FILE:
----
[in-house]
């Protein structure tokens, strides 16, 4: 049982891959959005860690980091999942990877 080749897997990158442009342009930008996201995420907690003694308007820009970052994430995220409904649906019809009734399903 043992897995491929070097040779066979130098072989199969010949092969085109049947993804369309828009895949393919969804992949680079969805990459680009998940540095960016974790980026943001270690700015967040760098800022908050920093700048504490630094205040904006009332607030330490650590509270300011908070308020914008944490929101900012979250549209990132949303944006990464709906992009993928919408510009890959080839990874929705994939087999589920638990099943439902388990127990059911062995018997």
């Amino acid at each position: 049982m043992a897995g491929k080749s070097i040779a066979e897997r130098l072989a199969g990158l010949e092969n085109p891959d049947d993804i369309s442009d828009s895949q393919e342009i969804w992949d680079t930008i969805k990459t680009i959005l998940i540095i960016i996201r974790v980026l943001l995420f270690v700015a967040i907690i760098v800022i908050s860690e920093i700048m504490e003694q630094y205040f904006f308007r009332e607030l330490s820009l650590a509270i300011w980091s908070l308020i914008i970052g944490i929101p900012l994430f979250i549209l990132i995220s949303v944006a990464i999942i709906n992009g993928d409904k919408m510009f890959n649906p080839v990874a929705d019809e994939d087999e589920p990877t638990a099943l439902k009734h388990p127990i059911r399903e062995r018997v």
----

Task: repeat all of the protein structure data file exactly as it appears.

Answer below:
[in-house]
């Protein structure tokens, strides 16, 4: 049982891959959005860690980091999942990877 080749897997990158442009342009930008996201995420907690003694308007820009970052994430995220409904649906019809009734399903 043992897995491929070097040779066979130098072989199969010949092969085109049947993804369309828009895949393919969804992949680079969805990459680009998940540095960016974790980026943001270690700015967040760098800022908050920093700048504490630094205040904006009332607030330490650590509270300011908070308020914008944490929101900012979250549209990132949303944006990464709906992009993928919408510009890959080839990874929705994939087999589920638990099943439902388990127990059911062995018997």
């Amino acid at each position: 049982m043992a897995g491929k080749s070097i040779a066979e897997r130098l072989a199969g990158l010949e092969n085109p891959d049947d993804i369309s442009d828009s895949q393919e342009i969804w992949d680079t930008i969805k990459t680009i959005l998940i540095i960016i996201r974790v980026l943001l995420f270690v700015a967040i907690i760098v800022i908050s860690e920093i700048m504490e003694q630094y205040f904006f308007r009332e607030l330490s820009l650590a509270i300011w980091s908070l308020i914008i970052g944490i929101p900012l994430f979250i549209l990132i995220s949303v944006a990464i999942i709906n992009g993928d409904k919408m510009f890959n649906p080839v990874a929705d019809e994939d087999e589920p990877t638990a099943l439902k009734h388990p127990i059911r399903e062995r018997v």